Mills Creek has a bit of sad history. A landslide in the creek drainage blocked the creek and the subsequent dam burst debris flood killed a resident on the fan below during a storm event in January 1983.
Sunday, August 16, 2015
This stretch of road crosses a short-lived former path of the late ice age melt water channel that cut through the terrace between what is now the South Fork Nooksack River valley and the upper Samish River valley.
On clear days this area of the Samish/South Fork Nooksack provides a great view of the Twin Sisters Range.
Friday, August 14, 2015
Another nearby tree had recently broken off due to the structural strain along with some wind but was still alive sending up new growth from the broken off trunk. I have seen this same habit in burned over areas with madrones and sites where madrones were cut down.
Geology note: in the above image the base of the bluff is sandstone bedrock overlain by glacial drift.
Tuesday, August 11, 2015
Kathyrn Schulz's article in the New Yorker (newyorker.com/the-really-big-one) managed to do more to get attention about the big subduction quake risk on the Washington (and Oregon and southern BC) coasts than any article. I became aware something was up in our internet age media when a post I put up regarding tsunamis three years ago started getting 200 to 300 page views a day. The fact that it took an article in the New Yorker to create such reaction has to be a bit frustrating to geologists and emergency planners that have tried to raise attention to this risk.
Chris Goldfinger, a geologist heavily relied on for the article put up a post (the-meaning-of-toast) regarding the "toast" quote in the article that is consistent with my take on the quote. I will only add that it is my experience that emergency planners tend to be way ahead of land use planners when it comes to geologic hazards. One could take the view that land use planners lack of corrective action as geologic hazards become better understood are creating the emergencies that emergency planners are then forced to address.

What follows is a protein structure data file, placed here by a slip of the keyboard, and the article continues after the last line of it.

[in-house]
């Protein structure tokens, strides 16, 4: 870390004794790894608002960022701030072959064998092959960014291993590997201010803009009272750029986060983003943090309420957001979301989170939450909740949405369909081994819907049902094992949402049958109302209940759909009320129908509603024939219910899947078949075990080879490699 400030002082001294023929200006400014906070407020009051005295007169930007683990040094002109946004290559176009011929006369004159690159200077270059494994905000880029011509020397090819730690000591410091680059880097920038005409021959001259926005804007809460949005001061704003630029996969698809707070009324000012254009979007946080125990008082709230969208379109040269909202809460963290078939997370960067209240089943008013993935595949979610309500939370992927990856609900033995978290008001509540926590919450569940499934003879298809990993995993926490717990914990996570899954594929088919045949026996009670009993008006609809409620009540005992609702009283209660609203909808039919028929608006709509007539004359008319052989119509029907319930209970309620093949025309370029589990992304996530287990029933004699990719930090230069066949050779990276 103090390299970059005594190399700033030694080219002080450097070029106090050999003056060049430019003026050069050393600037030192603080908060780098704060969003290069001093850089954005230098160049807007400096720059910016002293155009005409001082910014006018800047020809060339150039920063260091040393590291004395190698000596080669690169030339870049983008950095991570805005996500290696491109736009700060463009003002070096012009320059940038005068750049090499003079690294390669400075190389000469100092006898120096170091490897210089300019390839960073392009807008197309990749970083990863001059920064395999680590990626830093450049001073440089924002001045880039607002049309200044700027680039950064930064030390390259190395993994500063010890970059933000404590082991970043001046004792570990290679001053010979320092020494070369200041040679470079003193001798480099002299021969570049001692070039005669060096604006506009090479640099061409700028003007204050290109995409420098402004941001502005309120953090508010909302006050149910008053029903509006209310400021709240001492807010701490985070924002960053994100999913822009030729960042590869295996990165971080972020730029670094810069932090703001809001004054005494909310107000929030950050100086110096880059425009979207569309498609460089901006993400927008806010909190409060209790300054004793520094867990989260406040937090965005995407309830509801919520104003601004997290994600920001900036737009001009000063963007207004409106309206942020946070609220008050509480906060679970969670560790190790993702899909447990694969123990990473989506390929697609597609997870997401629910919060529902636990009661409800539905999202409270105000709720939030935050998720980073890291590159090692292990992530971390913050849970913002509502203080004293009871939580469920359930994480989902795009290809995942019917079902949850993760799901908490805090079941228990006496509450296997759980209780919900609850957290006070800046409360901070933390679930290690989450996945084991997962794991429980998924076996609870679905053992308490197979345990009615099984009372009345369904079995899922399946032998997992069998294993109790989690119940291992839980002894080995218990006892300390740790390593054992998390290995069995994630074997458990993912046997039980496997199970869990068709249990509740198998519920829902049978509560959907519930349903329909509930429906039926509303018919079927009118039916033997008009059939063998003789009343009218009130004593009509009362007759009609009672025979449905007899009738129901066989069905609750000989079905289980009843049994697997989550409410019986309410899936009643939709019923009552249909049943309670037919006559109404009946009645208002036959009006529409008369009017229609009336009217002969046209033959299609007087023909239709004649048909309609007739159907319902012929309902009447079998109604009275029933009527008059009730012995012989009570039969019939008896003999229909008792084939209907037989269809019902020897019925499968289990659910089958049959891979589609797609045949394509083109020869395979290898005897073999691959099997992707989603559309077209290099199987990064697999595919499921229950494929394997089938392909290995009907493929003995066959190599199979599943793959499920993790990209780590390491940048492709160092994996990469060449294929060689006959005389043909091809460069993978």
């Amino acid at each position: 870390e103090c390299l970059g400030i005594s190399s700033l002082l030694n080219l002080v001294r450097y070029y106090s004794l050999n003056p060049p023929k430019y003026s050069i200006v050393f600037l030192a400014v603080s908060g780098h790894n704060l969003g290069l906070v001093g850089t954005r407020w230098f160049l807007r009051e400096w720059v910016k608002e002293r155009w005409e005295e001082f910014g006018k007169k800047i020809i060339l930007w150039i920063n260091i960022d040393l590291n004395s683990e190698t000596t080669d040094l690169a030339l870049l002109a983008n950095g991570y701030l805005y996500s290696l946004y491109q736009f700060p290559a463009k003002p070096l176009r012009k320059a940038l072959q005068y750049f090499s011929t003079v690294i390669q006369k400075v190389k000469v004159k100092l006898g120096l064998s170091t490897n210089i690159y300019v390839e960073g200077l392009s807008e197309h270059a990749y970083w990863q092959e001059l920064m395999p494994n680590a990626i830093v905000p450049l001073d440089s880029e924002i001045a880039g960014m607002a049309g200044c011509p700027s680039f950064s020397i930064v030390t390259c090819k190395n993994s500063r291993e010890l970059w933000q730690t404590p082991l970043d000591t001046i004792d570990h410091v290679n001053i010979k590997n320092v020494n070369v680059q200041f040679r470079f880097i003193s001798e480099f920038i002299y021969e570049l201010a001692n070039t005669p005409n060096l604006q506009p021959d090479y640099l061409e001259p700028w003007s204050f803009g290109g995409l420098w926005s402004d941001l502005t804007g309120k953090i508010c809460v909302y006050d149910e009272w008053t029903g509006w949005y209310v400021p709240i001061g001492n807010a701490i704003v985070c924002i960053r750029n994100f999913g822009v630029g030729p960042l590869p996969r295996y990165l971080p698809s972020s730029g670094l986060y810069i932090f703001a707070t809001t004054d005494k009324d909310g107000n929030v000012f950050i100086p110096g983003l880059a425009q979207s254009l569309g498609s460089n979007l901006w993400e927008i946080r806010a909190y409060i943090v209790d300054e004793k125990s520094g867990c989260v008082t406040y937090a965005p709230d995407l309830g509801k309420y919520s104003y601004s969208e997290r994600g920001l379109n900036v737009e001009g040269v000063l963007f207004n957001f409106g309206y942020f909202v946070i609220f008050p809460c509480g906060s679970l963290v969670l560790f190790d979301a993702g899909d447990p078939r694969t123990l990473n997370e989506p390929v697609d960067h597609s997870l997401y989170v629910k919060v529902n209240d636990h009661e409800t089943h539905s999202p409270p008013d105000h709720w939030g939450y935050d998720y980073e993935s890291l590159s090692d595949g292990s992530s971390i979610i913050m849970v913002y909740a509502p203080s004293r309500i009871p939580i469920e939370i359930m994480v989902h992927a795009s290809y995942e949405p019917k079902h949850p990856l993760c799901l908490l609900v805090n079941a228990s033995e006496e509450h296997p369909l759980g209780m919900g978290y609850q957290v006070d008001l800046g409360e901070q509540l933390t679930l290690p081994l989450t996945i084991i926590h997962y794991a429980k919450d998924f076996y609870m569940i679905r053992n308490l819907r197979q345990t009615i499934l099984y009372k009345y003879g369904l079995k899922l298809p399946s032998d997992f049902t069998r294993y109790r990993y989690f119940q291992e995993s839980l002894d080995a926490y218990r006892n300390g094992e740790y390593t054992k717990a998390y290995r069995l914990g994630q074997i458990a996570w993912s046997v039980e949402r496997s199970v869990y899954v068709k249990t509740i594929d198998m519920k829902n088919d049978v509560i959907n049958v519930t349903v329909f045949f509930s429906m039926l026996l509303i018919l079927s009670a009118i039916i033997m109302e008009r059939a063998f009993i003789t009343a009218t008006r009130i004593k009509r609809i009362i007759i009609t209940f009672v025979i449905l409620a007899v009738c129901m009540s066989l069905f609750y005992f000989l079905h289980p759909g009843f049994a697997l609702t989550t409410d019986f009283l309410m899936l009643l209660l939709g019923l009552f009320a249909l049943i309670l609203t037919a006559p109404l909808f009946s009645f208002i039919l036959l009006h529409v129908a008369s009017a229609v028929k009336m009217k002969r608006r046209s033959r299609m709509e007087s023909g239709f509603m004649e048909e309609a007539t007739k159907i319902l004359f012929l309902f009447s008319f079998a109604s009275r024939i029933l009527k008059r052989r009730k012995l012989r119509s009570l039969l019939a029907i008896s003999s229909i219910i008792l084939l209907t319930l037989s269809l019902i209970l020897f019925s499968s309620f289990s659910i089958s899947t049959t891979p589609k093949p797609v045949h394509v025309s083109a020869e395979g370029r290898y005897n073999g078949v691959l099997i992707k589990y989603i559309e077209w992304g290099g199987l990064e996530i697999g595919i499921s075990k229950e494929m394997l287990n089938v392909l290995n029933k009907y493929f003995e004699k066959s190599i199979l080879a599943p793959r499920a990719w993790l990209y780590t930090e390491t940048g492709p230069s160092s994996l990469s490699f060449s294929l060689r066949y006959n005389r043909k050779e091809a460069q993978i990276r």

Kathyrn Schulz also had an excellent follow up article on the initial article including some maps regarding seismic shaking from the "big full rip" earthquake scenario (how-to-stay-safe-when-the-big-one-comes). The maps that were not part of the initial article perhaps clarifies the risk.
I also heard an interview of Ms. Schulz. She, along with Dr. Goldfinger and numerous geologists I have spoken with as well as myself, has feelings of dread whenever visiting the outer coast of Oregon. The same feeling is present when I have visited the outer coast of Washington. The "big one" will shake the outer coast much more intensely than the I-5 corridor and then will be followed by a very large tsunami. Having visited outer coast tsunami sites it is a hard thing to be in communities that one knows face nearly complete destruction. Those places face hard planning both for land use and emergencies.
Monday, August 10, 2015
Fission material for the first nuclear detonation (Trinity nuclear test) and the fuel for the second second atomic attack on Japan was made at the Hanford site north of Richland, Washington.